Curated by SOFIA BELIMOVA
As the weather gets cooler and rainier, you may find yourself looking to spend time indoors with a good book and a steaming cup of tea. In this installment of Fridays Reads, we bring you exciting book recommendations from two of our volunteer readers, which dwell on dark, absurd, and solitary experiences.
Caren Beilin’s Revenge of the Scapegoat, recommended by Grace Ezra (reader)
“The sun develops as it ends. The color gets so stabby.”
Hard and luminous, Revenge of the Scapegoat scowls as the reader delights. Beilin has set out to examine the expression, cultivation, and inheritance of the scapegoat’s situation, not shying away from the unyielding responsibility of the role. Not only is this novel undoubtedly accomplished, Revenge of the Scapegoat had me laughing myself feral.
Beilin’s narrator, Iris, is working as an adjunct at an arts college while toiling with her husband, Joe (an alcoholic who insists that the road to sobriety has been paved by microdosing heroin) and a recent diagnosis of autoimmune rheumatoid arthritis at only thirty-six years old. Her two feet seem to be most affected by the pain, affectionately named Bouvard and Pécuchet after the title characters of Flaubert’s posthumous novel (“the only one lit majors and bookstore owners read”). Iris’s chummy feet quickly become major characters in the story; they exercise dignity and concern as well as good humor. The two fall into asides about history and literature, compelling the reader to group the pair with the other eccentric artists that make Revenge of the Scapegoat such a gratifying indulgence in the absurd.
I haven’t even gotten to the part of the book that thrills and sets the story to motion. Iris receives a collection of letters written to her by her father in which he ascribes heaps of cyclical family trauma to her. The first time that she received these letters was when she was a teenager, though Beilin makes it clear that the inauguration of the family scapegoat happens in childhood. Iris (as alter ego “Vivitrix”) clears off to the Pennsylvania countryside, where she’s employed by a stirring gallerist and apathetic widow, Caroline, and her “Heathcliffish” son, Matthew. There are also heart-stepping cows, but I’ll save all of that magic for the actual read.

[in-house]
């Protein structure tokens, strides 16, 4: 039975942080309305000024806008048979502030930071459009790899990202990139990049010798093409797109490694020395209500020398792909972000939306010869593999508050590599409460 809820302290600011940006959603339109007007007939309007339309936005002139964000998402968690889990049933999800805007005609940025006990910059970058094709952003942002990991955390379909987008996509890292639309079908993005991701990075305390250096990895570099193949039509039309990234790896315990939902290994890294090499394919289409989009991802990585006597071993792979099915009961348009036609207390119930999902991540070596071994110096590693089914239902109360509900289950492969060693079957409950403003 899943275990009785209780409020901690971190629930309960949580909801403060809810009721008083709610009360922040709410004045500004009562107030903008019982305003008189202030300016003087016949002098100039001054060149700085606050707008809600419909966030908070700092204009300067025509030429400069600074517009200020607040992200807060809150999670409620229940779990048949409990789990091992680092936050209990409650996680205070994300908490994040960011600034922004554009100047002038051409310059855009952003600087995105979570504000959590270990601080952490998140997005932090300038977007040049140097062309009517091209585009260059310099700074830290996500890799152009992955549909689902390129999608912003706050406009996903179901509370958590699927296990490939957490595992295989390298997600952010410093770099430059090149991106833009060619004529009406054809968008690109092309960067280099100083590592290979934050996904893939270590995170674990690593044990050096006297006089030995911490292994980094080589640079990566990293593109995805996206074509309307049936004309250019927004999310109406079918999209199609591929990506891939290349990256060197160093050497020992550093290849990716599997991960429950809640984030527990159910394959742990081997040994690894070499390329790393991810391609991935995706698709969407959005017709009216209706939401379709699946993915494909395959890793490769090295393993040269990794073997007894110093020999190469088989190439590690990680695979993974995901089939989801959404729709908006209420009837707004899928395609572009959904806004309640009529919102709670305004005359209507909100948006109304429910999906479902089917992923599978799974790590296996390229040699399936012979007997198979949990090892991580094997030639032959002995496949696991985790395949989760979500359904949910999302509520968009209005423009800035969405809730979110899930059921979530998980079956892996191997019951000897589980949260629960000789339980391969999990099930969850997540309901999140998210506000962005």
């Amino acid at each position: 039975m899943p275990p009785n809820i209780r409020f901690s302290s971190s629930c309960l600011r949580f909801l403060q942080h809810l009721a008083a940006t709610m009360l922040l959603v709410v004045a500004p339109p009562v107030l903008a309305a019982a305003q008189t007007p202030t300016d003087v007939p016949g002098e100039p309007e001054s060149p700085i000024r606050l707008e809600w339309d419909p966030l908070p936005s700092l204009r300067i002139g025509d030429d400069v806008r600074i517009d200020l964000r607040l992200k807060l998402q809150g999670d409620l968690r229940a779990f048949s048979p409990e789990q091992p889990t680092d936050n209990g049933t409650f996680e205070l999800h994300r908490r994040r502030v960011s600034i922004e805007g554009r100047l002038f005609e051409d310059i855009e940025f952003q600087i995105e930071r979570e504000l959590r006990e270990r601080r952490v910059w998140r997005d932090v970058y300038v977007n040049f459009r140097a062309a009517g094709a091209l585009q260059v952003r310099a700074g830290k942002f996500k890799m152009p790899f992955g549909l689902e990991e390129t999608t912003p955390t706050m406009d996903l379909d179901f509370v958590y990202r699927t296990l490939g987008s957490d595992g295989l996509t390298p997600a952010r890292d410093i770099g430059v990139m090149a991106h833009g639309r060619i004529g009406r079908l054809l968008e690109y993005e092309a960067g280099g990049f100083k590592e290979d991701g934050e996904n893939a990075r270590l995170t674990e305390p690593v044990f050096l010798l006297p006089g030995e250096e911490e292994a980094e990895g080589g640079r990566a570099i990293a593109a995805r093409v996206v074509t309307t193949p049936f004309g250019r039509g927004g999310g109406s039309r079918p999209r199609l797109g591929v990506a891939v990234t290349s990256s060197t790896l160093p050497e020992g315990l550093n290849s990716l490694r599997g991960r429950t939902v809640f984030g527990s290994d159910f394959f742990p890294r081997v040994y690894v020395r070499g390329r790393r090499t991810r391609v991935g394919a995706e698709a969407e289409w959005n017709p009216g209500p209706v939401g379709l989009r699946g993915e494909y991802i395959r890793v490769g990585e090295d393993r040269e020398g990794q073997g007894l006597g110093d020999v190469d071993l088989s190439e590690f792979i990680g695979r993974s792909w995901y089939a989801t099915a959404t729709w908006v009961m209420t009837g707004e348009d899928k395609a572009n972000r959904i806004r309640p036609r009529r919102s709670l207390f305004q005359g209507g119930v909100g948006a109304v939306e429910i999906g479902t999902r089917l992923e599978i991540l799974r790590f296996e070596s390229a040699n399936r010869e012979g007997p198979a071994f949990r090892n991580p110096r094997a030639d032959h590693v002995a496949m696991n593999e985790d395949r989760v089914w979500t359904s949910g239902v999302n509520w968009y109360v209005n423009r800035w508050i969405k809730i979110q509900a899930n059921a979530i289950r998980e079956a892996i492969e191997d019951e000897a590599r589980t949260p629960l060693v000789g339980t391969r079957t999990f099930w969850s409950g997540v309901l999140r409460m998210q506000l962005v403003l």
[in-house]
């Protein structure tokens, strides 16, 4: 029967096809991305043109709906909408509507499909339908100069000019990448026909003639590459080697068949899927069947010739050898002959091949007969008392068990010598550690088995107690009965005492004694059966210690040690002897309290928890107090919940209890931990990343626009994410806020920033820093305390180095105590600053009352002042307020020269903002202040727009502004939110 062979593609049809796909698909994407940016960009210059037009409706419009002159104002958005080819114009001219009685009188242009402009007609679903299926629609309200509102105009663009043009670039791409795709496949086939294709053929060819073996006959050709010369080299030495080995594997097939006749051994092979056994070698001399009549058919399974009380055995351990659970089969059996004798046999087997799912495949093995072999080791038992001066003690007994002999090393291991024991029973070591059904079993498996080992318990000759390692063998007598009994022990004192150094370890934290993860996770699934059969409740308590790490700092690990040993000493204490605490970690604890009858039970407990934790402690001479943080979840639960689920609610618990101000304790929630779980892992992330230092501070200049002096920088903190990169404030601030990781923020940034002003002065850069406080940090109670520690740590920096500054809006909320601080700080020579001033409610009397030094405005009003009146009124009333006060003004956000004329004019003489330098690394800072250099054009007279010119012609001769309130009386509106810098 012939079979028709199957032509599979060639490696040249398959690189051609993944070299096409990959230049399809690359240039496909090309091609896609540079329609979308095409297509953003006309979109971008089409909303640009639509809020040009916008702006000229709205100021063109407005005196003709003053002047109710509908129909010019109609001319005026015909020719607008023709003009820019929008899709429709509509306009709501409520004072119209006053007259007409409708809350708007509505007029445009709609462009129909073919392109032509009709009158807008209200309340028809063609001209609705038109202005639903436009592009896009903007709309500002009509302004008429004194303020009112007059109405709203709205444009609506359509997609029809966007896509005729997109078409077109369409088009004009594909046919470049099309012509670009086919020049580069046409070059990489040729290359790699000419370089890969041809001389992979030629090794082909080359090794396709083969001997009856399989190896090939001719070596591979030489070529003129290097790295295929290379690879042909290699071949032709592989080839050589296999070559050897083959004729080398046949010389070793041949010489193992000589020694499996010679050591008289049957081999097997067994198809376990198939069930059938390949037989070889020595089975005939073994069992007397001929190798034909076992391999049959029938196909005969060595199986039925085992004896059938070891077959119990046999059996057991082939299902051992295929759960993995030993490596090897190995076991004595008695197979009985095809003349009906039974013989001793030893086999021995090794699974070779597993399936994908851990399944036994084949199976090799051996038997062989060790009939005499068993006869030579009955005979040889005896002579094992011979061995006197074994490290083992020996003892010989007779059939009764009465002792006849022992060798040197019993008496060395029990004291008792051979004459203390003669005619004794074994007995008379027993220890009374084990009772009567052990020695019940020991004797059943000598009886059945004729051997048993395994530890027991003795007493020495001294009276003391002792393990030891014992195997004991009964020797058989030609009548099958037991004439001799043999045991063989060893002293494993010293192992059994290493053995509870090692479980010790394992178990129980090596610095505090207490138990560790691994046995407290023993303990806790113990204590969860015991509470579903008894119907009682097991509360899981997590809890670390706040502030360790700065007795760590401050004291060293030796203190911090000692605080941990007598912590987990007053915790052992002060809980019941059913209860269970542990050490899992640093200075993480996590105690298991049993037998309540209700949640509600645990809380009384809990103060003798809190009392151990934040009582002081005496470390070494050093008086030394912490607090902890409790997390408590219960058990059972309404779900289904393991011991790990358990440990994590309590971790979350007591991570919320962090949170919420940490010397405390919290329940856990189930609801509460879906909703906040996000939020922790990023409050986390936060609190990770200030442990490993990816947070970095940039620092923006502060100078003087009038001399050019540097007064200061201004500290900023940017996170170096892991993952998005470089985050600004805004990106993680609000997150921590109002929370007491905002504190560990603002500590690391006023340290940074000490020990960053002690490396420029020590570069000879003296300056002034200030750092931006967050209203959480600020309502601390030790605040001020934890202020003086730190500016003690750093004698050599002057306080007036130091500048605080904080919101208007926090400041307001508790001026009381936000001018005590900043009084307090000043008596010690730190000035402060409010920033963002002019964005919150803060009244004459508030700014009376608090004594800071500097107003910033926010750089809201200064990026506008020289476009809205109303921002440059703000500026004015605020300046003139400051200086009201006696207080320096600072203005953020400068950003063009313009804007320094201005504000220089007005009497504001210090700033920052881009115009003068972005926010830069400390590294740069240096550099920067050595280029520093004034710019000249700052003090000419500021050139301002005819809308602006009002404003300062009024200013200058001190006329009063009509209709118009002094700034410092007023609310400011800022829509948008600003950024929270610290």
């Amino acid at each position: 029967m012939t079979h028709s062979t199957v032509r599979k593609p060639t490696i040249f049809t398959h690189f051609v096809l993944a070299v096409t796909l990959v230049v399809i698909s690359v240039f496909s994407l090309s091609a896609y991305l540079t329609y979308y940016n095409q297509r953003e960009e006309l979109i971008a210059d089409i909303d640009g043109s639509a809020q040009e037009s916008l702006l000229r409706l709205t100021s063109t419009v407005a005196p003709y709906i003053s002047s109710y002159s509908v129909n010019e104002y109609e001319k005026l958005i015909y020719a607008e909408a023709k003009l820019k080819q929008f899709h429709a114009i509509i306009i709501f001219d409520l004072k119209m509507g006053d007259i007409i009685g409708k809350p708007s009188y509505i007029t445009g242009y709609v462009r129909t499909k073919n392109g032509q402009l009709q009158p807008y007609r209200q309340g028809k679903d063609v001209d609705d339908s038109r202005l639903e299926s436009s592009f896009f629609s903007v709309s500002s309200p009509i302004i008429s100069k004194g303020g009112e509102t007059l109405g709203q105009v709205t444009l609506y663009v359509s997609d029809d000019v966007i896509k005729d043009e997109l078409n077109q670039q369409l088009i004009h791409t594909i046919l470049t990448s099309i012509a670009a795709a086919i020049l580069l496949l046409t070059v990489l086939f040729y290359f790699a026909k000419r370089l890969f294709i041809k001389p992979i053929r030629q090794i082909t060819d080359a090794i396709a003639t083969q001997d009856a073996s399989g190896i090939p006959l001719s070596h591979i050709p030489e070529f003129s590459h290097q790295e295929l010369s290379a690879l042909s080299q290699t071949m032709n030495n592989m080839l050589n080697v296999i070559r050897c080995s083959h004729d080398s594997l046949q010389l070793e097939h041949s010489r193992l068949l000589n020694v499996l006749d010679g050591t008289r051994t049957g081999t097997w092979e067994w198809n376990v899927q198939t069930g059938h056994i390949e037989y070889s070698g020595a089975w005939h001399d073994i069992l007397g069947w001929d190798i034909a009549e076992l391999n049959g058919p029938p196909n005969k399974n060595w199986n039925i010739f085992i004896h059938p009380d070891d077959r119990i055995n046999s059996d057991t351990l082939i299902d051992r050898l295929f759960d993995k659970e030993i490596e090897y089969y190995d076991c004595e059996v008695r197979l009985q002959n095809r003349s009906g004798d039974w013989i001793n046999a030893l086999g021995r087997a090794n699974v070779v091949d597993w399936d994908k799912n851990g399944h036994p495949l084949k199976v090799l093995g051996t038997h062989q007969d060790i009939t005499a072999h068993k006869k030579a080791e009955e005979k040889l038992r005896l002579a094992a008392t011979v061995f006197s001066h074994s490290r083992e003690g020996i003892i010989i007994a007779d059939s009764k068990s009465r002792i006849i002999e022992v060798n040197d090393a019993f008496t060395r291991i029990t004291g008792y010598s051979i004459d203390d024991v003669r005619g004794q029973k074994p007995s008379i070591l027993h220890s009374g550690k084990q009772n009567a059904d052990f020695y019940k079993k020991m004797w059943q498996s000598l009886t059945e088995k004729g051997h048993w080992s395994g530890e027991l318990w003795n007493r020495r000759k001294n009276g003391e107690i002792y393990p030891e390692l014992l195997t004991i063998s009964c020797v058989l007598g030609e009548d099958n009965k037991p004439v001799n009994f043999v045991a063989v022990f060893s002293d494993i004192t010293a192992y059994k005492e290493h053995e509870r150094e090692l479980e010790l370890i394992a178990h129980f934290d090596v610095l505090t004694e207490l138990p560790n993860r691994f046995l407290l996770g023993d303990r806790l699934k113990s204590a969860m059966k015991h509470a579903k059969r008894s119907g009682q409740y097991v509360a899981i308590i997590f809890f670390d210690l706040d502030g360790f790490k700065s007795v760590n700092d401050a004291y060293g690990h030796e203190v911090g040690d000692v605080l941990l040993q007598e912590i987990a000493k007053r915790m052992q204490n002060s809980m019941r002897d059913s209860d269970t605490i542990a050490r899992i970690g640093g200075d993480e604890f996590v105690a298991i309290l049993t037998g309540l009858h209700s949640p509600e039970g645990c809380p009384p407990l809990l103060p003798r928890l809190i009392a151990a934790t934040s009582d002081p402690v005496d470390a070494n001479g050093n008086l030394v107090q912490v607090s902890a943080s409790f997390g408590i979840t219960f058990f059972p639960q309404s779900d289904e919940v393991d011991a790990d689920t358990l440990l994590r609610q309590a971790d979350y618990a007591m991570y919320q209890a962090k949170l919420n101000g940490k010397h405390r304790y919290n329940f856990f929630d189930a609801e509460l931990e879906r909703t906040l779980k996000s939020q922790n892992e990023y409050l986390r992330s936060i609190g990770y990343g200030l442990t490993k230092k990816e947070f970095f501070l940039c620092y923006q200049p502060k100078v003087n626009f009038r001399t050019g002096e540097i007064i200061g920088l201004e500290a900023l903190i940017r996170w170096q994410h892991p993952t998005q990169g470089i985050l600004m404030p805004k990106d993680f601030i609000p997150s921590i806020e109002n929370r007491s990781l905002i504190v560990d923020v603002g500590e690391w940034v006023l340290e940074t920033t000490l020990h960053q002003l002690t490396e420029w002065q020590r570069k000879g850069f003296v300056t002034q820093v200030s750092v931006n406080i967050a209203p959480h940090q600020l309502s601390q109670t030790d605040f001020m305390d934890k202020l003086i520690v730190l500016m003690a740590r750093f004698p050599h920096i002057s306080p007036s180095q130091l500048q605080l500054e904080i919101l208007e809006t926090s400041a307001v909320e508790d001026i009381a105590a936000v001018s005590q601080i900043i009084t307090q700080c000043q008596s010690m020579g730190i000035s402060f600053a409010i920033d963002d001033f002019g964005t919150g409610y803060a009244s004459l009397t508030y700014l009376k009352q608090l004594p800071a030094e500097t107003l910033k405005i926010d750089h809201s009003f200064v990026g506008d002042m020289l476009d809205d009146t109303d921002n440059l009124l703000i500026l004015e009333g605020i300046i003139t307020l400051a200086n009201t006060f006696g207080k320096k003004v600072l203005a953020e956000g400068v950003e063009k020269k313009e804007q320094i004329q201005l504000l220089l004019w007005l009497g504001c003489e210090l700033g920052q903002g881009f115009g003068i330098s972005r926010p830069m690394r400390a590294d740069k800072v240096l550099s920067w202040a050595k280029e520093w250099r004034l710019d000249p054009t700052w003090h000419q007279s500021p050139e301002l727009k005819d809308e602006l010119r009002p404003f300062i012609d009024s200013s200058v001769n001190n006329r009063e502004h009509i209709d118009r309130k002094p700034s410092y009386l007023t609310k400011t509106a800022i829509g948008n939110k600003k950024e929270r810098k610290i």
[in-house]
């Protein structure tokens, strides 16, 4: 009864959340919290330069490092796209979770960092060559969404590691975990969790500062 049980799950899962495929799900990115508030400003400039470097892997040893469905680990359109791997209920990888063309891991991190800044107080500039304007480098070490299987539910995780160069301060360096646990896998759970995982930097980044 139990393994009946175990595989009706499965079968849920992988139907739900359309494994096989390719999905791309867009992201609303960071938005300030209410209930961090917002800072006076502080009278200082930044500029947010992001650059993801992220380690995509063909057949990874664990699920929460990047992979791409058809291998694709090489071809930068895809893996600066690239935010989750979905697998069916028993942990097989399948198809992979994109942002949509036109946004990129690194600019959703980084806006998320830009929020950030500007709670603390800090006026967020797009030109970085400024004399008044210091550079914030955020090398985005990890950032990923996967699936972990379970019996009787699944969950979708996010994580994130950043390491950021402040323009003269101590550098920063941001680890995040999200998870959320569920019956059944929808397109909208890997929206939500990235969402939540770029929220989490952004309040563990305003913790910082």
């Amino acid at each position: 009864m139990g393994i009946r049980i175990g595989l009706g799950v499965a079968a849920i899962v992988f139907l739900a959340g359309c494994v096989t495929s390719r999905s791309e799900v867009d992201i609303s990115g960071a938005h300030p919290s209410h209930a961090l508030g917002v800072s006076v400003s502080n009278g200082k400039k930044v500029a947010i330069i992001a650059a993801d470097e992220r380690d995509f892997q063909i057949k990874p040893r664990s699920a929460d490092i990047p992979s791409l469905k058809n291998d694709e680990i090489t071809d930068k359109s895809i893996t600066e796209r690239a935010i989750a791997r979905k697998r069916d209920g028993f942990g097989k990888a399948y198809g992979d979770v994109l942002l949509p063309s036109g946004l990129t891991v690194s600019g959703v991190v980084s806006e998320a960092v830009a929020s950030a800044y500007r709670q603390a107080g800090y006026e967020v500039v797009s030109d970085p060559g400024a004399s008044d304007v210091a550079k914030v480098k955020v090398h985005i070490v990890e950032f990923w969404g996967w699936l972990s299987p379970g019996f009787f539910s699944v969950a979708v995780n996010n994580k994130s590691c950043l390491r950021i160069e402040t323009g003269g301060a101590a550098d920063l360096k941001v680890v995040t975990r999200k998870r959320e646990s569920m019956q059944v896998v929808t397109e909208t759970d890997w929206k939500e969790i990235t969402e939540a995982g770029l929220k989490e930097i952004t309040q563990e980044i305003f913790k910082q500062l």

Revenge of the Scapegoat was a transference for me: not an escape, but that rare book that takes you somewhere completely new, strange, and fantastic. It would normally be a big ask for a book to take me “in that fetid twilight marinade refusing suicide barking at peaches in a pact with the unrevealed,” but for Beilin, she can serve it up with potency and pleasure.
Vladimir Nabokov’s Invitation to a Beheading, recommended by Tyler Hayes (reader)
“I have no desires, save the desire to express myself—in defiance of all the world’s muteness.”
Invitation by Vladimir Nabokov follows the surreal—but not unfamiliar—events following the trial and indictment of one Cincinnatus C., an intelligent but quiet man. While imprisoned with him, we meet laconic guards, pernicious spies, and even butterflies. We learn that he has been charged with nothing more than “gnostical turpitude,” and that the punishment is death by decapitation.
In the end, Nabokov’s achievement here is in dispelling the notion that we can transcend absurd performance—let alone find joy—in the presence of those who don’t understand us. His deployment of incisive, subtle duplicity, which manifests as both humor and pathos, is virtually unmatched at this word count. Read it as both cause and cure for solitude.